In early 2013, shortly after the Russian Duma approved a bill outlawing what Russian officials described as "homosexual propaganda," I spent several weeks in Bishkek interviewing local LGBT and human rights activists. The aim was to discern how Kyrgyzstan had emerged as a bright spot for LGBT activism in a region well-known for intolerance of homosexuality and gender variance.
Almost a century ago, amid the civil warfare that erupted following the collapse of the tsarist empire, a Ukrainian army led by Nestor Makhno marched under the banner, “anarchy is the mother of order.” These days, as a conflict simmers in eastern Ukraine, some Ukrainian entrepreneurs are embracing a far different motto: military necessity is the mother of market invention.
Minovar Ruzieva, 38, was an English teacher in Osh until last summer. The mother of four now sells Chinese clothes at a local bazaar. Like many other teachers in Kyrgyzstan, she could not survive on her “scant salary,” so she took unskilled work to make ends meet.
The steep decline in global oil prices is stoking angst in Kazakhstan. Experts and officials alike say the government has ample resources to grapple with fiscal surprises. The real question is whether the political will exists for the government to take necessary measures.
Ukrainians head to the polls on October 26 to vote for a new parliament. How the voting goes in the strife-torn east could go a long way toward determining whether the elections infuse enough political will into the system that Ukraine can start fulfilling the promise of the Maidan movement.
The Yerevan neighbors of parliamentarian Mher Sedrakian, a member of the ruling Republican Party of Armenia, have a persistent problem with noise. But this is not about wild parties or car horns. Rather, it is about lions.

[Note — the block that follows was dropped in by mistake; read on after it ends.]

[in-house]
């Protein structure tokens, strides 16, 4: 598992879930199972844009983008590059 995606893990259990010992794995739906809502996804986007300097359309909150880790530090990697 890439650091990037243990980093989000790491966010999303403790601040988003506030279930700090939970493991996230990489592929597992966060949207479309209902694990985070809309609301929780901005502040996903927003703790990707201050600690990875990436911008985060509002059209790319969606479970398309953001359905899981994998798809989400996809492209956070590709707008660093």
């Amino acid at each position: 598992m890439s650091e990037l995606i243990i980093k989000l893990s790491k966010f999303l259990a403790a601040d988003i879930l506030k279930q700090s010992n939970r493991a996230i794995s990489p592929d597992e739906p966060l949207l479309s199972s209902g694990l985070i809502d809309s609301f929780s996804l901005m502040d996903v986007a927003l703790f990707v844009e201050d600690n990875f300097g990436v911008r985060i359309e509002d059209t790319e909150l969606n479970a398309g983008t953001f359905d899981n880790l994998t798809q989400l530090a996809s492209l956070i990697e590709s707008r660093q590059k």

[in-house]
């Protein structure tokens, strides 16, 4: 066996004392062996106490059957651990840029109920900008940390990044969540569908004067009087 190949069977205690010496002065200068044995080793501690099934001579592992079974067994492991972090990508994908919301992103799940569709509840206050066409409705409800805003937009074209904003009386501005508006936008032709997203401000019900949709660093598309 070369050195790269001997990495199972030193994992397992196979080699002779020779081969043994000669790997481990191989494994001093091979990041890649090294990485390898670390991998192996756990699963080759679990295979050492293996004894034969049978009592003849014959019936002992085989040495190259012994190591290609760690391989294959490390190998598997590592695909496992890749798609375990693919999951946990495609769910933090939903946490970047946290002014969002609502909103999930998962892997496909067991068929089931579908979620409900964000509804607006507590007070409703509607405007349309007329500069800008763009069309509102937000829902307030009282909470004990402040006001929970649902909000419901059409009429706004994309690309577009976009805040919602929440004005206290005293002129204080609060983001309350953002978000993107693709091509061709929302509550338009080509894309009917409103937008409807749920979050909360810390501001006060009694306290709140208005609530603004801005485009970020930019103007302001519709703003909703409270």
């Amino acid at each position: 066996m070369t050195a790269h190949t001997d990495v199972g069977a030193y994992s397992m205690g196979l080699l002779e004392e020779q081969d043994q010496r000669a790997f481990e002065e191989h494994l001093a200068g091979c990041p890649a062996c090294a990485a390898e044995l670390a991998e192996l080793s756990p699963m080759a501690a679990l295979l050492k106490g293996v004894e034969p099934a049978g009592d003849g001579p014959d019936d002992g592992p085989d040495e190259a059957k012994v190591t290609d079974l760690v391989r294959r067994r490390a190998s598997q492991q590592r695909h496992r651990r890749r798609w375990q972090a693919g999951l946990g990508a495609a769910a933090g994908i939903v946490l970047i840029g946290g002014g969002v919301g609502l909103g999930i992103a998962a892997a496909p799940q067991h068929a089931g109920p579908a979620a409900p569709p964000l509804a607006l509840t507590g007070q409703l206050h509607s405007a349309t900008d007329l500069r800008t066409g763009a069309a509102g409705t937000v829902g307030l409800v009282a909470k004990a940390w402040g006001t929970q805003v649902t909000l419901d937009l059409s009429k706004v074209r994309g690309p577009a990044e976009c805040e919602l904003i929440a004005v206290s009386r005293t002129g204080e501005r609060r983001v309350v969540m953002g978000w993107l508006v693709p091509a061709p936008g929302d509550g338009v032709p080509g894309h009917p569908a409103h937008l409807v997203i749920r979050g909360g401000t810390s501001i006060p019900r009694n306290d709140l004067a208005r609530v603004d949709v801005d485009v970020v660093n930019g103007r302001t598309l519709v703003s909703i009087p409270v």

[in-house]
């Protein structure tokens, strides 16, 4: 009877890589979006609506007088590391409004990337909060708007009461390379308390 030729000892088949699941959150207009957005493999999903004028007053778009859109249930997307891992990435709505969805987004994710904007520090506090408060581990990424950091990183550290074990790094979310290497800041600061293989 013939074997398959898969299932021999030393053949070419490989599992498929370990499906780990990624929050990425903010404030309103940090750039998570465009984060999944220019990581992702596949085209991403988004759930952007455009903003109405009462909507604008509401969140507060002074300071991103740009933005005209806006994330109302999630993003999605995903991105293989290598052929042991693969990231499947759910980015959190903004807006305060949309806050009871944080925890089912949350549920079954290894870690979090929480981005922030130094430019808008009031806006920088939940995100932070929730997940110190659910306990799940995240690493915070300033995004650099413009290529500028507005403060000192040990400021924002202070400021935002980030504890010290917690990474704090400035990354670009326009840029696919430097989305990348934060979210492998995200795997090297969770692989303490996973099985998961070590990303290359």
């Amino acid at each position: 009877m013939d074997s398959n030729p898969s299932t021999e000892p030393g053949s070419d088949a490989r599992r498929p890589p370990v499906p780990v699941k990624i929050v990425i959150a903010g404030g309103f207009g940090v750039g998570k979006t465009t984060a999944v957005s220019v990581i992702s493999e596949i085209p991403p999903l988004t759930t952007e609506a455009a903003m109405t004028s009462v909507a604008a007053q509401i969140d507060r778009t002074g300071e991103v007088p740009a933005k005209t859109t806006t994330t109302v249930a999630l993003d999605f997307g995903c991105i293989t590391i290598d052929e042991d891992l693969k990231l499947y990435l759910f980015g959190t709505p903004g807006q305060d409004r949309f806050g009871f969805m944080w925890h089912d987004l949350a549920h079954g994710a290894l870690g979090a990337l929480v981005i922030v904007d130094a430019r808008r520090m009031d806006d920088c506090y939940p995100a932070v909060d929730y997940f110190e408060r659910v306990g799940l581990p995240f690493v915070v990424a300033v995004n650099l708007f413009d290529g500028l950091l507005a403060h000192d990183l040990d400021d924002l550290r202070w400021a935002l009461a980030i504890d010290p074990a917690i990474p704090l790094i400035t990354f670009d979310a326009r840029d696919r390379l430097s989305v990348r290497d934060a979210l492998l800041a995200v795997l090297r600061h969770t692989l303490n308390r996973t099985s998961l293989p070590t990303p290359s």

The Bishkek office that website developer Mikhail Ageev shares with three colleagues – a line of tables facing out over the city panorama, where each hunches over a laptop – is so minimalist it looks like it could be abandoned at a moment's notice. “People in our line of work often talk about leaving [Kyrgyzstan],” said Ageev.
Twelve-year-old Dato’s dream is to become a traditional Georgian dancer. “Acharuli is my favorite [dance],” he said, as he lifted his arms and chin, and looked out at an imaginary audience. “It is difficult, but I practice every day.”
Pensioner Jyparkul Karaseyitova says she cannot afford meat anymore. At her local bazaar in Kyrgyzstan’s capital, Bishkek, the price for beef has jumped 9 percent in the last six weeks. And she is not alone feeling the pain of rising inflation. Butcher Aigul Shalpykova says her sales have fallen 40 percent in the last month.
For weeks, idle Turkish tanks have been watching from the hills in southeastern Turkey as Islamic State forces pound the Syrian Kurdish town of Kobane, just a few hundred meters across the border. That lassitude has prompted many Westerners to voice doubts about Turkey’s commitment to eradicating the Islamic State.